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Mangrove shorelines

Chapter


Abstract


  • Mangroves are trees or shrubs that occur in the upper

    intertidal zone on many low-energy tropical shorelines.

    Globally they cover 137,760

    km

    2

    (Giri et al., 2011). Salt

    marshes and other coastal wetlands may occur landwards

    of mangrove vegetation, and seagrass may be extensive

    seawards. Mangroves are not a single taxonomic group,

    but comprise a diverse range of plants with adaptations

    enabling survival in this otherwise inhospitable saline and

    anaerobic environment. Mangrove forests are highly pro

    -

    ductive ecosystems that support both terrestrial and

    marine biodiversity. They are important habitats for fish

    and crustaceans on which humans are dependent. They

    also provide many other ecosystem services; both direct,

    in terms of timber and fuel; and indirect, by supporting

    biodiversity, providing physical protection of coasts,

    retaining sediments, and regulating nutrient and carbon

    exchange between terrestrial and marine environments.

    Mangrove forests are best developed where extensive

    near-horizontal topography occurs close to sea level. They cover substantial areas where there is a large tidal range;

    however, there are instances where isolated stands of

    mangroves persist inland where they are not influenced by

    tides. Wave energy has to be sufficiently low to allow

    establishment and growth of plants, but mature forests

    also act to attenuate wave energy.

Publication Date


  • 2014

Citation


  • Woodroffe, C., Lovelock, C. E. & Rogers, K. (2014). Mangrove shorelines. In G. Masselink & R. Gehrels (Eds.), Coastal Environments and Global Change (pp. 251-267). United Kingdom: John Wiley & Sons, Inc. http://au.wiley.com/WileyCDA/WileyTitle/productCd-0470656603.html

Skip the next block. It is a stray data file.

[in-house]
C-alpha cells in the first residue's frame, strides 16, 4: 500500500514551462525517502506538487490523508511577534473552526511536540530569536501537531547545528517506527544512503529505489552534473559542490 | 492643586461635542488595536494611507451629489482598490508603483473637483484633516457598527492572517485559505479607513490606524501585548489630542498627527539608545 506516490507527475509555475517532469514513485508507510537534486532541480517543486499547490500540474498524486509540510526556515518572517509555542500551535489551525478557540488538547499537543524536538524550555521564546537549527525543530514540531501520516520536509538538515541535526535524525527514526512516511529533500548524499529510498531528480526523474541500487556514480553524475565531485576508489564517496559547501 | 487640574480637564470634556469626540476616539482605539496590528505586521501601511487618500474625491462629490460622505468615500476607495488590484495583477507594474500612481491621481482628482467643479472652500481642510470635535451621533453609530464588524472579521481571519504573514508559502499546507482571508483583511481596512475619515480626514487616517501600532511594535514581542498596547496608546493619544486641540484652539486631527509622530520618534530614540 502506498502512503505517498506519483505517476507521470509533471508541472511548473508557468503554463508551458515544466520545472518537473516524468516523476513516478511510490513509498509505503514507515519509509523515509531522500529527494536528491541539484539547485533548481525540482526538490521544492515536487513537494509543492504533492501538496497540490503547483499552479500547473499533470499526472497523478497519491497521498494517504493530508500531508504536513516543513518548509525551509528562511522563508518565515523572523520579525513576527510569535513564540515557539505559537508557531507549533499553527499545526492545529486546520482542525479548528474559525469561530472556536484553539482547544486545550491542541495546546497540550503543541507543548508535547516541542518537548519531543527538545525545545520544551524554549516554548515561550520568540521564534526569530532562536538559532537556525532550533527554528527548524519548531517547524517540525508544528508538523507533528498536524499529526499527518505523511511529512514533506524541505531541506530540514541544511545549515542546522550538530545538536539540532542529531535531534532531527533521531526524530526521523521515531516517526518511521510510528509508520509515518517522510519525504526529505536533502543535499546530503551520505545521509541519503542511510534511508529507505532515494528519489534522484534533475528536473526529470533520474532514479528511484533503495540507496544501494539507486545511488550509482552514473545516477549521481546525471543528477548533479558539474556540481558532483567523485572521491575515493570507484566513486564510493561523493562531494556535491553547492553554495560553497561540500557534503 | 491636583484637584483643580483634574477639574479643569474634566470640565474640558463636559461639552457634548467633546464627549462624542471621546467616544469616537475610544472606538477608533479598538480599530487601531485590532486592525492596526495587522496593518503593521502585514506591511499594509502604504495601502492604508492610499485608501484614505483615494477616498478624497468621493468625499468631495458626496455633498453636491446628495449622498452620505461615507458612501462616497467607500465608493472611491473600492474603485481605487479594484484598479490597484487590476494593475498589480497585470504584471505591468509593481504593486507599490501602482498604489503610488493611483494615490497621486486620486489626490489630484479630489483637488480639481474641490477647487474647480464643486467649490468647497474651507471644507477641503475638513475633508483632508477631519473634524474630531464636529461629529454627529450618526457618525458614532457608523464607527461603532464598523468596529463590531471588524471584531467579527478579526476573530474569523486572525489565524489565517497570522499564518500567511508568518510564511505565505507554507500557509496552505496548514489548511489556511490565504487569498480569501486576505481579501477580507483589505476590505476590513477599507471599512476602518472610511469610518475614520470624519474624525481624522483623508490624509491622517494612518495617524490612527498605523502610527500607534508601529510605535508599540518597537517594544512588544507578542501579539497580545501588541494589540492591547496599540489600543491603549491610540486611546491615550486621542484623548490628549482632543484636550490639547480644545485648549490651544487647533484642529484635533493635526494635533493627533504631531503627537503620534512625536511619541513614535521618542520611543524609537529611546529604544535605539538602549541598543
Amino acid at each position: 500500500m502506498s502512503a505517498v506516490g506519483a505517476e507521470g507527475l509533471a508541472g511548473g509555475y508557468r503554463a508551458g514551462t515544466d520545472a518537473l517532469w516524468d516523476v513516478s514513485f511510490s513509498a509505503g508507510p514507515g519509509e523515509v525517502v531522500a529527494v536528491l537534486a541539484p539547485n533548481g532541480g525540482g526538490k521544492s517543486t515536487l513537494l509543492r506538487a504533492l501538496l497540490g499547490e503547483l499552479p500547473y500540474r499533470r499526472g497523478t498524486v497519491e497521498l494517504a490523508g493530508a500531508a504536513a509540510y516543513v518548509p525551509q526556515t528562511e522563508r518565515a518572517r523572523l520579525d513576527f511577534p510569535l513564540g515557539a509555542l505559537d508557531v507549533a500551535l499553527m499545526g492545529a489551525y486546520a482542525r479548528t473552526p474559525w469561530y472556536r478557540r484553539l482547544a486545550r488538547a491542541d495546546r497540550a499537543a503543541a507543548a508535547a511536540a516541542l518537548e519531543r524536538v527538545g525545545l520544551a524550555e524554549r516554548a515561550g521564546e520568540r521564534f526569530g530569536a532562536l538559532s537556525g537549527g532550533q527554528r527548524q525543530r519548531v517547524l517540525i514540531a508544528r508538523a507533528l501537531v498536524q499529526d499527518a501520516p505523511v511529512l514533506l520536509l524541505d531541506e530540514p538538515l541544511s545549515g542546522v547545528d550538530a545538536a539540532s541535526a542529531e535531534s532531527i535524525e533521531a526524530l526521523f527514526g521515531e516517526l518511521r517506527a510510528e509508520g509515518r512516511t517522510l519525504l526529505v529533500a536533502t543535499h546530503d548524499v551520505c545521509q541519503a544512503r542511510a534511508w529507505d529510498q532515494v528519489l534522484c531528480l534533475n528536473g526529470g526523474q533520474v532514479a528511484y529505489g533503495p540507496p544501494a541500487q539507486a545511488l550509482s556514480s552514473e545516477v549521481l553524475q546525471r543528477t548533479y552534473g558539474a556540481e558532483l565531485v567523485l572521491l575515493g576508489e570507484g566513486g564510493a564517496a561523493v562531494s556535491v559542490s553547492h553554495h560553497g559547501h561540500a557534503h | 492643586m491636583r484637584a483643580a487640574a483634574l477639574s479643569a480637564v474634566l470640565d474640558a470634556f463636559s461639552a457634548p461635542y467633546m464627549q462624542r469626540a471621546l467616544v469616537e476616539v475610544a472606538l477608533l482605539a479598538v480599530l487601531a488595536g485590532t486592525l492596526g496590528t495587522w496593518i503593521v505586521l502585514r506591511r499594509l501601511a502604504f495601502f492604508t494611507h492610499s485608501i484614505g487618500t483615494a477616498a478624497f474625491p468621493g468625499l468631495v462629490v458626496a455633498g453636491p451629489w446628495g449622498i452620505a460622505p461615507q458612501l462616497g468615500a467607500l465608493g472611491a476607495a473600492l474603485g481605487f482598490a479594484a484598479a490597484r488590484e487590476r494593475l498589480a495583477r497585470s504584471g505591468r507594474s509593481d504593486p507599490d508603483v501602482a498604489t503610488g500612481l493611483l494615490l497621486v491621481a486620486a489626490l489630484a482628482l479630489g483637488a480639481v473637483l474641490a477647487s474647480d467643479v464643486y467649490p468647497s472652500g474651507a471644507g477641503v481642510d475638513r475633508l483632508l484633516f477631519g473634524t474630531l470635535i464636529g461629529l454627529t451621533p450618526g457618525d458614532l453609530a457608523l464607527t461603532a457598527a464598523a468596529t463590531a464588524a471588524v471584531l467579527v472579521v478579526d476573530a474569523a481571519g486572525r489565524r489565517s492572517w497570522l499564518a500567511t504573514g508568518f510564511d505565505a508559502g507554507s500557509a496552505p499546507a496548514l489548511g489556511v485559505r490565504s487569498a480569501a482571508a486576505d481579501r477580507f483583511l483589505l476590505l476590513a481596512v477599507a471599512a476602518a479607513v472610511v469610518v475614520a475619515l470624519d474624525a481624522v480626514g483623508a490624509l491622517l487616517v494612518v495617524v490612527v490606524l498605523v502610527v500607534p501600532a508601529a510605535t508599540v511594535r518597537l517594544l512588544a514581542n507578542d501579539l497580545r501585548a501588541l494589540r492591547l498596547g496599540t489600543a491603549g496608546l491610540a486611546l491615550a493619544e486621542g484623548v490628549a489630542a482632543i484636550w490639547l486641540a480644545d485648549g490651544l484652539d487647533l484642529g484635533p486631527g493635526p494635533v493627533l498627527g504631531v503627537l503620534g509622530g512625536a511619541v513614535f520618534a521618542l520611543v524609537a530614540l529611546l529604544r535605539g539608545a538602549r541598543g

Ro Metadata Url


  • http://ro.uow.edu.au/smhpapers/2674

Book Title


  • Coastal Environments and Global Change

Start Page


  • 251

End Page


  • 267

Place Of Publication


  • United Kingdom

Abstract


  • Mangroves are trees or shrubs that occur in the upper

    intertidal zone on many low-energy tropical shorelines.

    Globally they cover 137,760

    km

    2

    (Giri et al., 2011). Salt

    marshes and other coastal wetlands may occur landwards

    of mangrove vegetation, and seagrass may be extensive

    seawards. Mangroves are not a single taxonomic group,

    but comprise a diverse range of plants with adaptations

    enabling survival in this otherwise inhospitable saline and

    anaerobic environment. Mangrove forests are highly pro

    -

    ductive ecosystems that support both terrestrial and

    marine biodiversity. They are important habitats for fish

    and crustaceans on which humans are dependent. They

    also provide many other ecosystem services; both direct,

    in terms of timber and fuel; and indirect, by supporting

    biodiversity, providing physical protection of coasts,

    retaining sediments, and regulating nutrient and carbon

    exchange between terrestrial and marine environments.

    Mangrove forests are best developed where extensive

    near-horizontal topography occurs close to sea level. They cover substantial areas where there is a large tidal range;

    however, there are instances where isolated stands of

    mangroves persist inland where they are not influenced by

    tides. Wave energy has to be sufficiently low to allow

    establishment and growth of plants, but mature forests

    also act to attenuate wave energy.

Publication Date


  • 2014

Citation


  • Woodroffe, C., Lovelock, C. E. & Rogers, K. (2014). Mangrove shorelines. In G. Masselink & R. Gehrels (Eds.), Coastal Environments and Global Change (pp. 251-267). United Kingdom: John Wiley & Sons, Inc. http://au.wiley.com/WileyCDA/WileyTitle/productCd-0470656603.html

Ro Metadata Url


  • http://ro.uow.edu.au/smhpapers/2674

Book Title


  • Coastal Environments and Global Change

Start Page


  • 251

End Page


  • 267

Place Of Publication


  • United Kingdom